The commercial real estate market was not immune to the inconsistencies the pandemic unloaded on all aspects of the economy. Far from it. However, 2020 proved to be an active year on the commercial real estate investment front, albeit with a shift as to which asset class interest was favored.
Although long sought-after classes like self-storage, multifamily, medical office, and retail continued to be active, the spotlight was really on industrial – particularly assets focused on getting online purchases and deliveries in the hands of consumers.
Nationally, the industrial investment market actually saw an increase in asset value. According to Real Capital Analytics, average pricing increased to $101.40 PSF, only the second time average square foot pricing has exceeded $100. Warehouse/distribution facilities accounted for nearly 75% of all industrial investment activity, primarily for the reason stated above. The protracted pandemic will likely continue to impact the industrial sector, manufacturing employment, and disruptions to supply chains. It appears likely that data centers, cold storage facilities, and warehouse/distribution centers will continue to outperform in the industrial sector as a whole in 2021.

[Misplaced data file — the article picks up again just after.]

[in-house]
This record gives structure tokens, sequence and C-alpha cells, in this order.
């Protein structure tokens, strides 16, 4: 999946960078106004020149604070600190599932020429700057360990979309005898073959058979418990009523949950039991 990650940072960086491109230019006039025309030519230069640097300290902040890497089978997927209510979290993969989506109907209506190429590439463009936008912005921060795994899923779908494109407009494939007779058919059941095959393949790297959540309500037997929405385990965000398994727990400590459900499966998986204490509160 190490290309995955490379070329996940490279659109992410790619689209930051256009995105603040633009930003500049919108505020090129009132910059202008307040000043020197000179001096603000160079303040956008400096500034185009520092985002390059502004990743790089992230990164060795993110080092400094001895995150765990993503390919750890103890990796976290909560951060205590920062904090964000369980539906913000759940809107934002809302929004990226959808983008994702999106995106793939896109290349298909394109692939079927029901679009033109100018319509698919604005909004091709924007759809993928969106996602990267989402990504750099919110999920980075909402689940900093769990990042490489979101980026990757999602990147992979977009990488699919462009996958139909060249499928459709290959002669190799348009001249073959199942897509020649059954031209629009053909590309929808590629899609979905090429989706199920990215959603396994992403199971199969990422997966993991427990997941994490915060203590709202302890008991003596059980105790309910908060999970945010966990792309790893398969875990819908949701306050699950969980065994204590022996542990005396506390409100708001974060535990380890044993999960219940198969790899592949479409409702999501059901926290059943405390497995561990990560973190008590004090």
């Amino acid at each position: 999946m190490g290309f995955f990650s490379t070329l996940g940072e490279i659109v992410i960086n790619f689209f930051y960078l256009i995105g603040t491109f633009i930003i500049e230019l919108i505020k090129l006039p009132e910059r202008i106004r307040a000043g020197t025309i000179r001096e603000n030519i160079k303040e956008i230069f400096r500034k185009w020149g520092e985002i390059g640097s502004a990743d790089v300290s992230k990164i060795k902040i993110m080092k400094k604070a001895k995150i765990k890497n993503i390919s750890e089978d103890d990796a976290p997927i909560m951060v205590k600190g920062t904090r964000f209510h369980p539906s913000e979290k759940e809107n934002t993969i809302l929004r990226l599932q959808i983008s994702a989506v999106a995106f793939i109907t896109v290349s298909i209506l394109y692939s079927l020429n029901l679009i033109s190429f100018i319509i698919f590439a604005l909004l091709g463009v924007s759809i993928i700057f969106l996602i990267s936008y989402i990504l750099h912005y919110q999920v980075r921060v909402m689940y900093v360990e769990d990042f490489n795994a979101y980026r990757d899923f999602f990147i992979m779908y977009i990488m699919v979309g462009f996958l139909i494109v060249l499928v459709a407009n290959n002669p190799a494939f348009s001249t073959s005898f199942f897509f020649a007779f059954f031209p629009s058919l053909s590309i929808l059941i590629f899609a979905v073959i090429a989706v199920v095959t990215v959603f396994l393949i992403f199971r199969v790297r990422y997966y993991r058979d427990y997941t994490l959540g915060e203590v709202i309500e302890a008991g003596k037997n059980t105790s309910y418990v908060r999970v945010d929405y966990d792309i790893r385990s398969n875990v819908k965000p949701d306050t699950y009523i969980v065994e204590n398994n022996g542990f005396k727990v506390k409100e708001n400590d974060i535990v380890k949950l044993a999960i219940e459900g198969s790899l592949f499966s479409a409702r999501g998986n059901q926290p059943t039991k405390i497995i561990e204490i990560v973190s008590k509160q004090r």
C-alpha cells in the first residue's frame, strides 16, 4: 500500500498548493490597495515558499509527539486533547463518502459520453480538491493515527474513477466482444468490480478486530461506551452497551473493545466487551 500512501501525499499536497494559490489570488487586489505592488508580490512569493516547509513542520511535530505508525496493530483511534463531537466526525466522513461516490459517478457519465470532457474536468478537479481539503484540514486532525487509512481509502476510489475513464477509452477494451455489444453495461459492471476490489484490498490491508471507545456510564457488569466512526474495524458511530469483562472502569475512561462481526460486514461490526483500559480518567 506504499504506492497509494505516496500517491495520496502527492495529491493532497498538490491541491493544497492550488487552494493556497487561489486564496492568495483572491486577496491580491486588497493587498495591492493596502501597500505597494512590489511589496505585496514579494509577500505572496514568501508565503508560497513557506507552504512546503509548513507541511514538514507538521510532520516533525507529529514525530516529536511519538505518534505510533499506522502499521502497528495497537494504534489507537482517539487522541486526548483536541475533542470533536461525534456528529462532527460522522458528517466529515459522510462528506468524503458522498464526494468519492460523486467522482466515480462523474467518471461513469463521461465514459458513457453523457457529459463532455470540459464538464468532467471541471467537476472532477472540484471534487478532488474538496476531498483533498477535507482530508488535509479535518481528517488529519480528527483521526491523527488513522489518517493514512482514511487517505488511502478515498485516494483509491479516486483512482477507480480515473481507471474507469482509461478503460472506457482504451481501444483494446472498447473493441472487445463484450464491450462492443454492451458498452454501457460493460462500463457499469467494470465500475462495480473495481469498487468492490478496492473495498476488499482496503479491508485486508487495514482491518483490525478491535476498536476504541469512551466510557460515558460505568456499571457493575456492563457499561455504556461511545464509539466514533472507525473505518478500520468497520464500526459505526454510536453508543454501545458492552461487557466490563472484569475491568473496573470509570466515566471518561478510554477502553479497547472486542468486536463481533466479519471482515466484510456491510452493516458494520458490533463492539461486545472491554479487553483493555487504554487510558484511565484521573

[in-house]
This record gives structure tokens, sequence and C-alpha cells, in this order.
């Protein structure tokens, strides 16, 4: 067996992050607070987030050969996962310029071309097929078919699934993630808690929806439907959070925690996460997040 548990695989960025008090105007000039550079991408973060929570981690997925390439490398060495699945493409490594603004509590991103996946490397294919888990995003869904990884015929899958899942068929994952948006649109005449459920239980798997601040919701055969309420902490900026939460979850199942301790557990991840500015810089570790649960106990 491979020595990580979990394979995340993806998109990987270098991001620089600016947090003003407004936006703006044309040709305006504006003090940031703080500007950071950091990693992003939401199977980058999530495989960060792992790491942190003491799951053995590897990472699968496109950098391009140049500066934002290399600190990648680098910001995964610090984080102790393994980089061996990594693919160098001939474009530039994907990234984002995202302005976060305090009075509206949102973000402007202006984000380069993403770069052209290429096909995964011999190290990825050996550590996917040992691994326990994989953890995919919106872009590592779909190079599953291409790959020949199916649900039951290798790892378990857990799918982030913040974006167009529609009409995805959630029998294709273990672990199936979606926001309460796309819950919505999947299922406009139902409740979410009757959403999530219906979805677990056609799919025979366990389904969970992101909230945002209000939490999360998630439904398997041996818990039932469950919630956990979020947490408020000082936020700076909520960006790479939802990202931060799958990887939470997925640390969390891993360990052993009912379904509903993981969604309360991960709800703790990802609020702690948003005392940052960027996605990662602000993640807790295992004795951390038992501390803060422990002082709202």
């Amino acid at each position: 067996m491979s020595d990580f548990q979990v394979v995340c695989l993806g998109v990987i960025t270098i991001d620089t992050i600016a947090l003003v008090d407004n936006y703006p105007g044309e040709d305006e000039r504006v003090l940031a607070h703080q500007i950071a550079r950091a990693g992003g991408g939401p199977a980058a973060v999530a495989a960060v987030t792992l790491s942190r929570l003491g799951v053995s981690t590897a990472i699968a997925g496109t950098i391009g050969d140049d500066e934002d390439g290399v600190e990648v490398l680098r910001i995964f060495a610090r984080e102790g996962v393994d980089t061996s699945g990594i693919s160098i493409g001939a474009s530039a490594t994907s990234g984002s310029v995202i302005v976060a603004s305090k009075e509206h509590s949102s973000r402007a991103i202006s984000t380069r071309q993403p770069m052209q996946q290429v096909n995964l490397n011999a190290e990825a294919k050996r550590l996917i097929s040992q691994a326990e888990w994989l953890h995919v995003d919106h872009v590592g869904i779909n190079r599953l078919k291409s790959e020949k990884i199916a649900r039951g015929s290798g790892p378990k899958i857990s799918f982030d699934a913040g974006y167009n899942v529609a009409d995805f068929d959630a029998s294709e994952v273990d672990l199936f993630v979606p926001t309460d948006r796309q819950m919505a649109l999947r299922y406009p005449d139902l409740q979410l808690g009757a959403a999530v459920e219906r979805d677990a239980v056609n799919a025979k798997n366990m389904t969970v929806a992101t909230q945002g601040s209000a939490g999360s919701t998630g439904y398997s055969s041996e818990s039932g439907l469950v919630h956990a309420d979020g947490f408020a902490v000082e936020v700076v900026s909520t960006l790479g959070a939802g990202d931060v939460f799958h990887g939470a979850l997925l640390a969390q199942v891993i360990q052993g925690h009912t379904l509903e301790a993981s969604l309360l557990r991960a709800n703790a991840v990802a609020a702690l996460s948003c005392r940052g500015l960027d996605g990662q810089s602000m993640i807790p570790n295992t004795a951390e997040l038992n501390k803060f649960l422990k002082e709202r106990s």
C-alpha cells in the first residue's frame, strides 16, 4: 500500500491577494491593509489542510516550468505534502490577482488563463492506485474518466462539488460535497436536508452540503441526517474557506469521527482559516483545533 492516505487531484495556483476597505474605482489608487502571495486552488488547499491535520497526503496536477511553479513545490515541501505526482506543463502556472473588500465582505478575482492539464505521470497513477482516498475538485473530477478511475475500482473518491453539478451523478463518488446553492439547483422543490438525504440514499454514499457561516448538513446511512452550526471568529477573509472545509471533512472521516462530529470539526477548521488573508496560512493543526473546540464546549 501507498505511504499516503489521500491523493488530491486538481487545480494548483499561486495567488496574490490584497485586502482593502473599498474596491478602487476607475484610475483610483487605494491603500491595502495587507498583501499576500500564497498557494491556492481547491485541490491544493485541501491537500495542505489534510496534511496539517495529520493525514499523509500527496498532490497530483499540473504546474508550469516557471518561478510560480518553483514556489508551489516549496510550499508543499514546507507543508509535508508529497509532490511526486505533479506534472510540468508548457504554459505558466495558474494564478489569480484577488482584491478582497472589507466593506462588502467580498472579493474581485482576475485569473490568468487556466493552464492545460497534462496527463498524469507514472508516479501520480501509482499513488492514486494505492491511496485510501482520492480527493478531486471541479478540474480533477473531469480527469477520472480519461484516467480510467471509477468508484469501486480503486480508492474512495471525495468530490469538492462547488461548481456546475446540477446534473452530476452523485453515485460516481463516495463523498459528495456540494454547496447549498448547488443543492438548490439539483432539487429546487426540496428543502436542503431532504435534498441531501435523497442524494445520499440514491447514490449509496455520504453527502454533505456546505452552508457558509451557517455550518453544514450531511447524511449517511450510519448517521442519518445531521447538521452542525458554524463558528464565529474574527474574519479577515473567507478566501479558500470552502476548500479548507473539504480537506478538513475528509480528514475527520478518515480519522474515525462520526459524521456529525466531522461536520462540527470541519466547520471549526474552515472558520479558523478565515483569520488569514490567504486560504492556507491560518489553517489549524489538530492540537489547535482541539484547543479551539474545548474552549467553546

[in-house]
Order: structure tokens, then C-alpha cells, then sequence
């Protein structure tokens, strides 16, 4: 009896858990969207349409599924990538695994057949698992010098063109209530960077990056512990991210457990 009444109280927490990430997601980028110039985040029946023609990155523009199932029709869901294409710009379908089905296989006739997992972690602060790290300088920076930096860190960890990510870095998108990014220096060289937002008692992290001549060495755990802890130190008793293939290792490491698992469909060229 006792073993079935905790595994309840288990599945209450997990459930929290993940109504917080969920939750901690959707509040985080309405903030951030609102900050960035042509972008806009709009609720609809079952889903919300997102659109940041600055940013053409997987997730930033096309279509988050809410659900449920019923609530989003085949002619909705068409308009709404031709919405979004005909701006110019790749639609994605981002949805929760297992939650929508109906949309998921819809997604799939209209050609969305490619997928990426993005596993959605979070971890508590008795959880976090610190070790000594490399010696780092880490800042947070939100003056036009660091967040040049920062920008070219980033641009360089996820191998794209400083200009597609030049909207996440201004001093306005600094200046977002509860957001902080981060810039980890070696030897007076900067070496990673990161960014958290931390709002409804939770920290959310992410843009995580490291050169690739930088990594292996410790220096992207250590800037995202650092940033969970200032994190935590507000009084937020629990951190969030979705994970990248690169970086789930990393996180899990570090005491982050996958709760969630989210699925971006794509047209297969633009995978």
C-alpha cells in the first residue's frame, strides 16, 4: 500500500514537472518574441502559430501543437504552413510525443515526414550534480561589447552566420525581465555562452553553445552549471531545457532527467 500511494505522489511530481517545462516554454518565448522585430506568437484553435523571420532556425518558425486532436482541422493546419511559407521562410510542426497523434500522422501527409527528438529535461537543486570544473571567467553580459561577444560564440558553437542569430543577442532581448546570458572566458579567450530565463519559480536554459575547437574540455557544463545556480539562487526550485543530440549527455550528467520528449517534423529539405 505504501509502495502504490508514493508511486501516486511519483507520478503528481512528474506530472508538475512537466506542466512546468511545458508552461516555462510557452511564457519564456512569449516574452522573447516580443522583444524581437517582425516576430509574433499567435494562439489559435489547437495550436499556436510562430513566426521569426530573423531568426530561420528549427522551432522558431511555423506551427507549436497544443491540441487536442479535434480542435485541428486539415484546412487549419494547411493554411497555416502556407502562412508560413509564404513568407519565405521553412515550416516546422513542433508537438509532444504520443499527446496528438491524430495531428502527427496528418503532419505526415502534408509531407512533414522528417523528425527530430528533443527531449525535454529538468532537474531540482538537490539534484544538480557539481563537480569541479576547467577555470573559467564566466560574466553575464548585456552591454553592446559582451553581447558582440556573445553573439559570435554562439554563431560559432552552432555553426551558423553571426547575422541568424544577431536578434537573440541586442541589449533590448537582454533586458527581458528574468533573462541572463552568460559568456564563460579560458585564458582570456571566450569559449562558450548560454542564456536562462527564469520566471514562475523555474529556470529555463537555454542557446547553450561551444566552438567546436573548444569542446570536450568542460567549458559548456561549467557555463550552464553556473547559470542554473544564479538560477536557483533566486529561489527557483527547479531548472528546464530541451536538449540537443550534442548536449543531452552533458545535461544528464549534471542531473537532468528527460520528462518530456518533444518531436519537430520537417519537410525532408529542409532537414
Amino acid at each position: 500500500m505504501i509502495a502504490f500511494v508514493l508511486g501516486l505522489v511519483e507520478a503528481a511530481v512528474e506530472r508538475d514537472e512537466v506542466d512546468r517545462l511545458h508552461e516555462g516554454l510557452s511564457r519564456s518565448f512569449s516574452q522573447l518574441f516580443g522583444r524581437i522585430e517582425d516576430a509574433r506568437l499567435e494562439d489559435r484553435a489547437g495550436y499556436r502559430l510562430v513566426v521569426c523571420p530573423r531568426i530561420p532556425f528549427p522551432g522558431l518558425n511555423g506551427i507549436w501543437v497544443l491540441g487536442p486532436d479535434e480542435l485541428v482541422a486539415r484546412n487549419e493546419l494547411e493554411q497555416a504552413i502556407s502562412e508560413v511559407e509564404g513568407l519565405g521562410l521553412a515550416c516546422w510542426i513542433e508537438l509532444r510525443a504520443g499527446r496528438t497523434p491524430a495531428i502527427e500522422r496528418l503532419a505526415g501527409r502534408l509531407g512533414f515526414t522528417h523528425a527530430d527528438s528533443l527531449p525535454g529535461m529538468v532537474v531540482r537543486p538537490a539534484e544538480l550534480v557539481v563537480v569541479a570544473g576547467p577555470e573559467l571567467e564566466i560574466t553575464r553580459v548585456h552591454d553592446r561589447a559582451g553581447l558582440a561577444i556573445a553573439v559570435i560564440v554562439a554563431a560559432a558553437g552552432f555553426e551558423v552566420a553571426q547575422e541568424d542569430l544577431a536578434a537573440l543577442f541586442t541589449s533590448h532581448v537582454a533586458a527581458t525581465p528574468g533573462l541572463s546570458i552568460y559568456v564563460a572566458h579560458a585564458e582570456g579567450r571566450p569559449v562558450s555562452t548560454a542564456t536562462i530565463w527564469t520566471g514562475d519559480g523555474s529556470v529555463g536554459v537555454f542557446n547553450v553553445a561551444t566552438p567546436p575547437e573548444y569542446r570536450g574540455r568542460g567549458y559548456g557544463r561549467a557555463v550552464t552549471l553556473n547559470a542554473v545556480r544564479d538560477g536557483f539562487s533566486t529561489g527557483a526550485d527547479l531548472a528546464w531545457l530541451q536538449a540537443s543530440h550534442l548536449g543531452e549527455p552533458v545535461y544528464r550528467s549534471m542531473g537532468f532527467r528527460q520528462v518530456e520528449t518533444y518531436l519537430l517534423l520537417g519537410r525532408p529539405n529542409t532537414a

In New Hampshire, the industrial asset class was a highlight as well. Colliers tracking showed that average sale prices of industrial property increased to the $80 to $90 PSF range for well-positioned and maintained properties. The strong manufacturing base in New Hampshire contributed to the fact that R&D/flex facilities played a bigger role in-state than on a national level. R&D/flex and warehouse/distribution sales volumes were nearly equal, per our internal research and that of CoStar Group’s. Current activity level suggests that industrial investments will remain in demand in 2021, with single-tenant (including sale-leaseback transactions) and larger multi-tenant assets drawing the most interest.
Turning to other asset classes, self-storage, multifamily, medical office buildings, and well-located retail sectors were also active in 2020. Retail, in particular, remained one of the most active asset classes in New Hampshire. This seems surprising, given the current stressors on this asset class, but New Hampshire’s large amount of retail properties likely contributed to the amount of activity in 2020.
We believe that the majority of the capital market activity in 2021 will continue the trends seen in the second half of 2020. Industrial property will see increased interest, while well-positioned assets in the other commercial real estate classes will also garner significant interest